As the IHC Provost shared with you in his recent email circular (CLICK), we have a wide range of academically focused software at the college. Each MacBook comes loaded with all of this software and your Apple ID allows you to get free updates immediately from the software publishers upon their release through the Apple Store. IT is there to help you with any of these applications, “Just Ask Mazen”! This video clipitself was put together using PowerPoint and MediaSite software. I used SnagIt to make the screen captures, like the one about Moravian College. With Relay, I could also have published it to my IHC-Dubai.com YouTube Account, which is part of the College’s Google Apps platform.
Steelcase’s Media:Scape, with its ergonomically designed table and chairs and easy to use video output controls (CLICK), has figured prominently in our IHC Marketing campaigns and in tours we’ve given at the campus (CLICK). It’s a key investment the College has made in the physical environment that supports active and collaborative learning (CLICK). An example of the kind of active collaboration that students and faculty use the Media:Scape facility for -- now that it is up and running (CLICK)-- would be a collaborative video editing project, such as the work that Drs. Leon and Mattingly did in the Spring, engaging with students in an interdisciplinary approach to using video to recreate the trail and death of Socrates. As the faculty development program proceeds this fall, with integrated academic technology components, I’m confident that faculty will discover a wide range of ways they can use this facility to foster collaborative learning. Now that the Media:Scape is functional, it should be an integral part of faculty (and student) development.Resources:media:scape collaboration settings - commercialhttp://www.youtube.com/watch?v=iMF0kBoL9_w
The instructional technology in the IHC science lab is truly in its infancy (CLICK). We’ve started with a Moticam in the lab that allows the instructor to share the content of their microscope (CLICK) using the three video displays in the room and also on the overhead projector. All the interactive features of the Sony Smart Projector that we have in the Global Classroom are also available with the Sony Smart Projector in the lab. Beyond this simple AV setup (CLICK), technology capabilities in the lab will grow as our new science faculty settle in and help us enhance this facility as an active and collaborative space for science learning (CLICK).Resources:Moticam in Action at IHC Science Lab http://www.youtube.com/watch?v=G1JaRTtiaw8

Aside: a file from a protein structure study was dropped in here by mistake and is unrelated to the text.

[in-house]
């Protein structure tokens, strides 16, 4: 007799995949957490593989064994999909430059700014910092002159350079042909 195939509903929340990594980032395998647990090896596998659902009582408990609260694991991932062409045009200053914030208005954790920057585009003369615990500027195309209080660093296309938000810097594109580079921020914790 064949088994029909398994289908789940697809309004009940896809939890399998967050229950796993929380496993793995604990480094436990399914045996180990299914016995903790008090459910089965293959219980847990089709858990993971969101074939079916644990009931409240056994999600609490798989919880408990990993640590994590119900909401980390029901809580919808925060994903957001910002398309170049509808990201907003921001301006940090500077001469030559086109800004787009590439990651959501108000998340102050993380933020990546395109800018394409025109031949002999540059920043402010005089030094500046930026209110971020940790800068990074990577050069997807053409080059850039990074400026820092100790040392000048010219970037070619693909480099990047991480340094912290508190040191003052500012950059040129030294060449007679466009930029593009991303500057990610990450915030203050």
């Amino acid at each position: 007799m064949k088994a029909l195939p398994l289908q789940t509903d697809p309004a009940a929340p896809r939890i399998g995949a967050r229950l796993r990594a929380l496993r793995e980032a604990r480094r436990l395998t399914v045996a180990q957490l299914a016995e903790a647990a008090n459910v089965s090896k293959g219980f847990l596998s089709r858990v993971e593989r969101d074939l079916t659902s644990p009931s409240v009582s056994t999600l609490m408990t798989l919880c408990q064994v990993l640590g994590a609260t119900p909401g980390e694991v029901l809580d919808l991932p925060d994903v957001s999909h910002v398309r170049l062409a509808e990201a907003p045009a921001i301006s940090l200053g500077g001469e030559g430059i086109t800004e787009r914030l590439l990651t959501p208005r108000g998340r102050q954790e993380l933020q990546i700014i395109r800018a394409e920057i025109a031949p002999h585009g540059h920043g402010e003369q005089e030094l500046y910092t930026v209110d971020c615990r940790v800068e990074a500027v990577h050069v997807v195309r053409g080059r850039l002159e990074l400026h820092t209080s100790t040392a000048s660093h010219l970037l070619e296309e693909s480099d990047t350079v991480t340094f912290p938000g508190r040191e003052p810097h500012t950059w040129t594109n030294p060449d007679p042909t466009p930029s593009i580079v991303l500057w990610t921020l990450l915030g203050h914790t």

The College has deployed the Global Classroom in three phases. Phase ONE (CLICK) was the Sony Smart Projector, which allowed for presentations in the classroom using an interactive projector. This projector lets you control your laptop from a special pointer that you tap with on image projected on the IdeaPaint surface. It also lets you annotate presentations, and you can save the annnotations using the Camtasia SnagIt Software (CLICK) Phase TWO was the Polycom System which allows for video conferences which involve the whole room in live interaction with remote parties, who can join the Global Classroom on the Polycom Video Bridge from other videoconferencing rooms, from laptops or from mobile clients. Phase III was completed over the summer. In this third and final phase(CLICK) we worked with a du Partner to enable classroom streaming and lecture capture using the Media:Site system